Here in rural Ivory Coast, I find that there are “modern” villages and traditional villages. The difference is that modern villages follow the government hierarchy for their affairs, people speak the local language but also French when they want/need to, they have a clinic, and a mill. Traditional villages ground the grains by hand, have a witch that cures everything from a headache to a broken heart, not everybody speaks French, they have the elder who fixes all disputes in his terrace with the two parties sitting next to each other and they still practice their traditional practices such as having a mask house and doing chicken sacrifices every week. Some villages are a combination of both.
In the Yacouba traditional villages, the neighbourhoods are by families, for example, there is the Smith neighbourhood where the parents have their house, each of the children and their families their own house, all different houses but all the houses in the same area. Then the Robinson neighbouhood and so on. Then each family has a house of masks: it is a house with a pointy roof, where the family masks are kept. The masks keep the spirits of the family ancestors and in special ceremonies when somebody wears that mask is to invoke that deceased person’s spirit. But mostly the masks are in their house and people in the family go and talk to them. Then there is a guardian to guard the masks house. And that is all he does, his family brings him food there and I guess if he gets bored, he can go in and have a chat with the masks. And if anybody wants to talk with the masks they have to ask access to the guardian. Then every Friday all the family (all the Smiths, all the Robinsons and so) get toghether in their sacrifice rock (each family also has one of them) to sacrifice a chicken in thanksgiving for the blessings received that week (rain, a baby born, harvest, etc).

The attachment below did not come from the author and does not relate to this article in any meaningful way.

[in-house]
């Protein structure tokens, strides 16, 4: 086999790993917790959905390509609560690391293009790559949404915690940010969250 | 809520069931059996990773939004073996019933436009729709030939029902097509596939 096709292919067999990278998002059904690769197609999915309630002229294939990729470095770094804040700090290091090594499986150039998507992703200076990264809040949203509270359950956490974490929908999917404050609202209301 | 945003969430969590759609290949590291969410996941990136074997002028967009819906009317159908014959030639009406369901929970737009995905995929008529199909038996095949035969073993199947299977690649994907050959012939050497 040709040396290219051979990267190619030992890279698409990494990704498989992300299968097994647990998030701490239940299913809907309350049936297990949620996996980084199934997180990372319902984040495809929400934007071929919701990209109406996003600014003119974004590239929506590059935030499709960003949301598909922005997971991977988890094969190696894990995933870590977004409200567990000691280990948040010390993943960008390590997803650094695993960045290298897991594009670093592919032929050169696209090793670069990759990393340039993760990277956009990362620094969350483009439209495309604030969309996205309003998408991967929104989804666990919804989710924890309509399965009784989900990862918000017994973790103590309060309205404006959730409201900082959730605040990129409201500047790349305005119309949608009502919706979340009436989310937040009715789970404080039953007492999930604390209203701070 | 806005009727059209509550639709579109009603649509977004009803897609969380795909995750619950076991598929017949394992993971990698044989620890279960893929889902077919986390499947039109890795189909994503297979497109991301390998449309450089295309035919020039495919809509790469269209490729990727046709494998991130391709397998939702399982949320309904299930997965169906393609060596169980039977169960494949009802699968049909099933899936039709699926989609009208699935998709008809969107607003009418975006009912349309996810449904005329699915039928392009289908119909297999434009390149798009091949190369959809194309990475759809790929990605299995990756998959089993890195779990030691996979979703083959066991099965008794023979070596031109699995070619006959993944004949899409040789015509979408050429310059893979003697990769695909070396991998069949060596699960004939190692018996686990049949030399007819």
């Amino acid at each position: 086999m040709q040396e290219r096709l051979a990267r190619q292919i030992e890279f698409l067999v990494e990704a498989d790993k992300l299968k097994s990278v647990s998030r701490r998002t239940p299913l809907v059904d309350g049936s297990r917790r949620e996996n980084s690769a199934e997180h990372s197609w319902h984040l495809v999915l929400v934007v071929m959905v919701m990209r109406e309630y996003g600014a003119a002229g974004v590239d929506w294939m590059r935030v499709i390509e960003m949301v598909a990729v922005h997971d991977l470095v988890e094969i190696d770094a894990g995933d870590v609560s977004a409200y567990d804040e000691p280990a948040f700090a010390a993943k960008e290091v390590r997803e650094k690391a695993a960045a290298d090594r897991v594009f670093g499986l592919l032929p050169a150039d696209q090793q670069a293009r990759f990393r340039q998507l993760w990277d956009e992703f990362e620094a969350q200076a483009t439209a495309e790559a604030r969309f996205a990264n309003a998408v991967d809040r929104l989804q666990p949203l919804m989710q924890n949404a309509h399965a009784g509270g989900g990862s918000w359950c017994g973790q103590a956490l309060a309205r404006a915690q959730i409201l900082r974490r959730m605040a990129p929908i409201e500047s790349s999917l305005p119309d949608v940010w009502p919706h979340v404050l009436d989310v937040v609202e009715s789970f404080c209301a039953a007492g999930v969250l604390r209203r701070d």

When I learned all that I thought: wow! that is sooooo different!
Then at the Catholic mission, the sister there is giving a stamp of Dominique Savio (the patron saint of difficult pregnancies) to a parishioner and explaining her the process of lightening up a candle in a particular way, and then read the prayer in the back, and then when the baby is born well, to make an donation according to her possibilities to a Salesian mission. The sister is very devote of that, she has a full album of parish girls and their babies who have been part of that saint club of fans. And as I was listening to all that, I was thinking: well, this is not too different from the masks. And then I thought: and also, not too far either from the Aztec or Mayas sacrifices to Tlaloc the god of the rain…
Maybe we are not that different after all, maybe it is all human nature, period.
More on African village life:
1) Kirikou: A beautiful, wonderful, funny 1-hour cartoon of a West African folk tale “Kirikou” available in Youtube with subtitles in English. Great for all ages.
2) Binta and the Great Idea: A UNICEF-funded documentary of village life and human rights in rural West Africa through the eyes of Binta, a little girl. Subtitled in English, 30 mins.